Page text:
Twelfth Night a play about LGBTQ relationships

I wish I could be an audience member in the Globe Theater, watching a boy cross-dress as a girl, that cross-dresses as a boy in the role of Viola. I can only imagine the hilarity of watching Twelfth Night live and being able to fully understand Shakespeare’s vision; I like to keep in mind that the theater was a place where only men performed on stage, and that Olivia and Viola would be played by actors comparable to young boy actors, sort of like “eunuchs” of the time that Viola parodies. Shakespeare used the actors to his advantage in Twelfth Night as an added layer of complexity and comedy. Thinking about Twelfth Night as a contemporary reader creates an image of Twelfth Night in the light of modern issues with the LGBTQ community, and the apprehension that a modern audience would have if this were released today.

Shakespeare seems to have a knack for shaking up gender roles and explicitly using gender as a tool for comedic effect in his plays. Twelfth Night is especially explicit in that Shakespeare utilized ideals of desire, marriage, and the basic human need for companionship through an androgynous lens to allow relationships and complex emotions to develop throughout the play. There is an overall fluidity in gender and human relationships that Shakespeare does not hesitate to explore. For example, a more blatant same sex relationship is when we first meet Sebastian and Antonio. Antonio strongly notes a bond he feels with his distressed friend:  “If you will not murder me for my love, let me be your servant.” [2.1.30] I think it is fair to say that Shakespeare could be suggesting a homosexual bond that Antonio feels towards Sebastian.

I like that Shakespeare is not afraid to exploit gender and complex sexual relationships; but again, I like to imagine how a modern audience would approach it. Would an LGBTQ audience declare him homophobic because he is satirizing homosexuality? Would it be condemned just because it is so bluntly explorative of these relationships? 


4 thoughts on “Twelfth Night a play about LGBTQ relationships

  1. Cmckinney

    I like the idea of your blog topic. How you had mentioned you would loved to had been in the audience to see how people reacted to this cross gender dressing and the relationship between Antonio and Sebastian. I too thought how it was a little odd that Antonio had saved Sebastian but Antonio seemed to be the one pursuing Sebastian and following him around. It wasn’t as though Sebastian was just great-full for Antonio saving his life and thought he had owed him something. This was an entirely different type of relationship. I think if this play were to be seen now for the first time given how our society is a little easy on the subject of same sex marriages now it would of just been played out and no one would of really thought of it in any way. Who knows maybe in Shakespears time it was accepted too for men to have relationships like this.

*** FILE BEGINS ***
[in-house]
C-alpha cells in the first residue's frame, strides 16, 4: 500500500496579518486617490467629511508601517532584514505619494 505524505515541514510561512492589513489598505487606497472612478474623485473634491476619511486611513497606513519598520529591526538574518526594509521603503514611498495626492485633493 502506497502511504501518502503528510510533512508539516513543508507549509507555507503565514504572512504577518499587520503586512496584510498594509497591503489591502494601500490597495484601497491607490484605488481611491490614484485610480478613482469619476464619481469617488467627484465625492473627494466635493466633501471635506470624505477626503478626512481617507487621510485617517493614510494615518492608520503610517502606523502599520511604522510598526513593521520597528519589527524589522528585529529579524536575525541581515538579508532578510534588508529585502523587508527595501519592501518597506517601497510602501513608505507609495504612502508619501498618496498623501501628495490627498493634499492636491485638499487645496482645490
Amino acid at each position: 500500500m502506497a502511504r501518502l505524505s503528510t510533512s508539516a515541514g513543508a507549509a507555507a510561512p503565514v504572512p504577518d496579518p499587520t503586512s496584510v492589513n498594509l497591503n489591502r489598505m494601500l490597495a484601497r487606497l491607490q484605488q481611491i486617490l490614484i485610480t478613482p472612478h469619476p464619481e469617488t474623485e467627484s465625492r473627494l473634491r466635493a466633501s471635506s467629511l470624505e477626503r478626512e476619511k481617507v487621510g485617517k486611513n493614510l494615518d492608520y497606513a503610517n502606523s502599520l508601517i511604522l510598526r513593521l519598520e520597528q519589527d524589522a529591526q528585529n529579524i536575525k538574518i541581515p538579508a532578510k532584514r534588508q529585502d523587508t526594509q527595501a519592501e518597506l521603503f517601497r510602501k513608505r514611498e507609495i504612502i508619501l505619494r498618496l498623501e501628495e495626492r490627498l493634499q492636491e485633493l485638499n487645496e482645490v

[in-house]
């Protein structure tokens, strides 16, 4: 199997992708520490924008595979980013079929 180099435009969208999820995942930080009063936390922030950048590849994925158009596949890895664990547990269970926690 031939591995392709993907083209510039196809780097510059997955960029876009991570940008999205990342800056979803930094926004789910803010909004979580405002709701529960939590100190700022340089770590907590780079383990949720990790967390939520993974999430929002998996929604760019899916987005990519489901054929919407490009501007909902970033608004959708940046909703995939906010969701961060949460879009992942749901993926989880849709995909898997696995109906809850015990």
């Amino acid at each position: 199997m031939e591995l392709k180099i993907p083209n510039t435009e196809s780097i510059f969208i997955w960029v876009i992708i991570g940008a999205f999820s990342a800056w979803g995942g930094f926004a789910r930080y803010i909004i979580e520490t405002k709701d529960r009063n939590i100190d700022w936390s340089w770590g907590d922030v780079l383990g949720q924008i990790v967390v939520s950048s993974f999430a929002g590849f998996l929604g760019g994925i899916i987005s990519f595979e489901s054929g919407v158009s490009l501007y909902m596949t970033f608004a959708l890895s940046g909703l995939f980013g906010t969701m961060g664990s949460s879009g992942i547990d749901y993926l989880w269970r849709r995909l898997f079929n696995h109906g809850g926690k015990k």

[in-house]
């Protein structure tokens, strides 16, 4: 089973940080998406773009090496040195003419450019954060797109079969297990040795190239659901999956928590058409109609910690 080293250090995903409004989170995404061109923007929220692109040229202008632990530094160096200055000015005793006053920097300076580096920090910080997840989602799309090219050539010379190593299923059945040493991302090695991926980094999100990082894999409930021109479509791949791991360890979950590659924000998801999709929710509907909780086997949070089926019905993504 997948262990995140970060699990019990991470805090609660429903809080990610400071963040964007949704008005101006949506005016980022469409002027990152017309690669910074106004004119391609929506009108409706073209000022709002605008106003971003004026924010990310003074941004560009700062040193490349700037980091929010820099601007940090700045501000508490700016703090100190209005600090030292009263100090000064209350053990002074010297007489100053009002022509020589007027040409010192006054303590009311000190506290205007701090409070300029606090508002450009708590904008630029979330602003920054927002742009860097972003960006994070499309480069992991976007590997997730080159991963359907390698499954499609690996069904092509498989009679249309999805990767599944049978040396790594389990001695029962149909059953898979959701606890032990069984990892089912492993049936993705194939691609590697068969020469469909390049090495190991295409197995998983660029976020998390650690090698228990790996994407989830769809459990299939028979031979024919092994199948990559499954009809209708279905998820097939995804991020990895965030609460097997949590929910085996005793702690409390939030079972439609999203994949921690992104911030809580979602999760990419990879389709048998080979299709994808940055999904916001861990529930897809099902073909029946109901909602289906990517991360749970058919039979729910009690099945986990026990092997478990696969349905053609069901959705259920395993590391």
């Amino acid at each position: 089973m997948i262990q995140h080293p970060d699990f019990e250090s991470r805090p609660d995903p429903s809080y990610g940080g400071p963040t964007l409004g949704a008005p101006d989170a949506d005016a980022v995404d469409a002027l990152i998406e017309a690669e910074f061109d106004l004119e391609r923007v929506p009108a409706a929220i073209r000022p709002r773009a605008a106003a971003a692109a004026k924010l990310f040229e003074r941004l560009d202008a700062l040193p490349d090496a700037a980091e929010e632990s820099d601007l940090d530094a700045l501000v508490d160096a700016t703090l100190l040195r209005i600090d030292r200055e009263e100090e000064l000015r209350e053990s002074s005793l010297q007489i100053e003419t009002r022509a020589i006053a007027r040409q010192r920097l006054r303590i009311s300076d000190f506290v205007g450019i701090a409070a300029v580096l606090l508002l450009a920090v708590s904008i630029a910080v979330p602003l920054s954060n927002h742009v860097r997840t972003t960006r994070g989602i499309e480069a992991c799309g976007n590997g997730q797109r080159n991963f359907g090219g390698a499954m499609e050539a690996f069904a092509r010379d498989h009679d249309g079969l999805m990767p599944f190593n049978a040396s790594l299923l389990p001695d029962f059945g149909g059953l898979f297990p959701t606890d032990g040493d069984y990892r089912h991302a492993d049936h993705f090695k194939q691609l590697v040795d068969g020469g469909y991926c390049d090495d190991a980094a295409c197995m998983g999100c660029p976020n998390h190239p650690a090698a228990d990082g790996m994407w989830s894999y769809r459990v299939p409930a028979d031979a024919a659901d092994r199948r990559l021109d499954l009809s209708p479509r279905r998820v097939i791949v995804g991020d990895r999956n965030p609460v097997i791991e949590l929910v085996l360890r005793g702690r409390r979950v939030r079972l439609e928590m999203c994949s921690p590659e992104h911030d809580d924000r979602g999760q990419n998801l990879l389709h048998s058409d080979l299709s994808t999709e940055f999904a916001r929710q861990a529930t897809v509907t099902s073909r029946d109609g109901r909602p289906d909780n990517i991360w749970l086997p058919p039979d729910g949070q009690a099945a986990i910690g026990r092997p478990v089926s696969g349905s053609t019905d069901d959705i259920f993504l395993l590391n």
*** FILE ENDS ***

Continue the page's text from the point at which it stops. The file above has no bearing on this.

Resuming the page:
2. Alexander Hall-Hognason

    I do not think there was any homosexual connection between Antonio and Sebastian. I don’t think anything in the text suggests that a desire on Antonio’s part to “know” (in the biblical sense) Sebastian in that way.

    I know that when I make new friends, and especially when those new friends are about it for me in terms of friends – then I make like a barnacle and stick myself onto my new friends (not in a literal sense). For me, the relationship is certainly a platonic one – and even, like Antonio, I do not need to feel quite the reciprocation that I might deserve, because it makes me happy just to be in a social atmosphere.

    There certainly is a lot of LGBTQ relations going on as far as the audience is concerned, but again, for the characters, everything is mainly heterosexually charged. Not that Shakespeare wasn’t forward thinking, but I think seeing sex in everything instead of just social desire, kind of makes you miss the point of the relationships in the play.

  3. alexsokolinski

    I actually do agree with your thoughts about Antonio and Sebastian, there are multiple times throughout the play that Antonio expresses a love for Sebastian in a different way than Shakespeare has explored in other plays. Understanding the dynamics of male relationships of the time is a huge advantage when it comes to situations like this in the plays because it lets us distinguish between a friendly or a homosexual love. I as well would love to see how these boys/men would preform this play and it leads me to my own question of how much did Shakespeare think about who was preforming these roles. Did he consciously think of how funny it would be to have a boy play a woman who plays a boy? Or was it not even a thought because of how women did not preform in his works when they were originally preformed.

  4. Lex

    I’m also leaning towards the reading of a more profound bond between Sebastian and Antonio than what may, at first, meet the eye. I think the point that solidified this reading of the relationship for me was when Antonio believed Cesario to be Sebastian and therefore refusing to acknowledge the fact that they knew each other. As Antonio is carted off by the police he calls out about how injured and hurt he is by Sebastian’s refusal to hand back the purse, but also his acknowledgement. If they were simply friends there would be injury, but I do not believe it would be to the level of hurt displayed by Antonio. That kind of pain is reserved for those whom have had their heart broken by the ones they entrusted said heart with.


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